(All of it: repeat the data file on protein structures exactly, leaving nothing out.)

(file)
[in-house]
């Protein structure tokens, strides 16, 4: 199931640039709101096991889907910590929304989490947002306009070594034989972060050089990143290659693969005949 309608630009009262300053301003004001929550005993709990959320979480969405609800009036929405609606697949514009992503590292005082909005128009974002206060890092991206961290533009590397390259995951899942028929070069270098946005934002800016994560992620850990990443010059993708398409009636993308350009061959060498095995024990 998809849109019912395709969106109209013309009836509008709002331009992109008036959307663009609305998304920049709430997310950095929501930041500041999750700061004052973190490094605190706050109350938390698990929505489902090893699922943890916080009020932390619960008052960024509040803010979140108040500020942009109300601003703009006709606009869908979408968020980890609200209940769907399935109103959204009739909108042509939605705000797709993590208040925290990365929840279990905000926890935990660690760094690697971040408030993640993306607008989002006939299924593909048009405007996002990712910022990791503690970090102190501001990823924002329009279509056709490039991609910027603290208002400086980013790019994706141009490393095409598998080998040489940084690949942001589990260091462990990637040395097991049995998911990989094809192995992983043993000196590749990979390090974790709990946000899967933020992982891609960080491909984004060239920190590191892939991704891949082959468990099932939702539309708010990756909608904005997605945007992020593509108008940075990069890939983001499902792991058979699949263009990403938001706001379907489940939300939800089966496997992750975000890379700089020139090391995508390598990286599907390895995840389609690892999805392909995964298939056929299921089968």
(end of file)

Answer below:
[in-house]
């Protein structure tokens, strides 16, 4: 199931640039709101096991889907910590929304989490947002306009070594034989972060050089990143290659693969005949 309608630009009262300053301003004001929550005993709990959320979480969405609800009036929405609606697949514009992503590292005082909005128009974002206060890092991206961290533009590397390259995951899942028929070069270098946005934002800016994560992620850990990443010059993708398409009636993308350009061959060498095995024990 998809849109019912395709969106109209013309009836509008709002331009992109008036959307663009609305998304920049709430997310950095929501930041500041999750700061004052973190490094605190706050109350938390698990929505489902090893699922943890916080009020932390619960008052960024509040803010979140108040500020942009109300601003703009006709606009869908979408968020980890609200209940769907399935109103959204009739909108042509939605705000797709993590208040925290990365929840279990905000926890935990660690760094690697971040408030993640993306607008989002006939299924593909048009405007996002990712910022990791503690970090102190501001990823924002329009279509056709490039991609910027603290208002400086980013790019994706141009490393095409598998080998040489940084690949942001589990260091462990990637040395097991049995998911990989094809192995992983043993000196590749990979390090974790709990946000899967933020992982891609960080491909984004060239920190590191892939991704891949082959468990099932939702539309708010990756909608904005997605945007992020593509108008940075990069890939983001499902792991058979699949263009990403938001706001379907489940939300939800089966496997992750975000890379700089020139090391995508390598990286599907390895995840389609690892999805392909995964298939056929299921089968």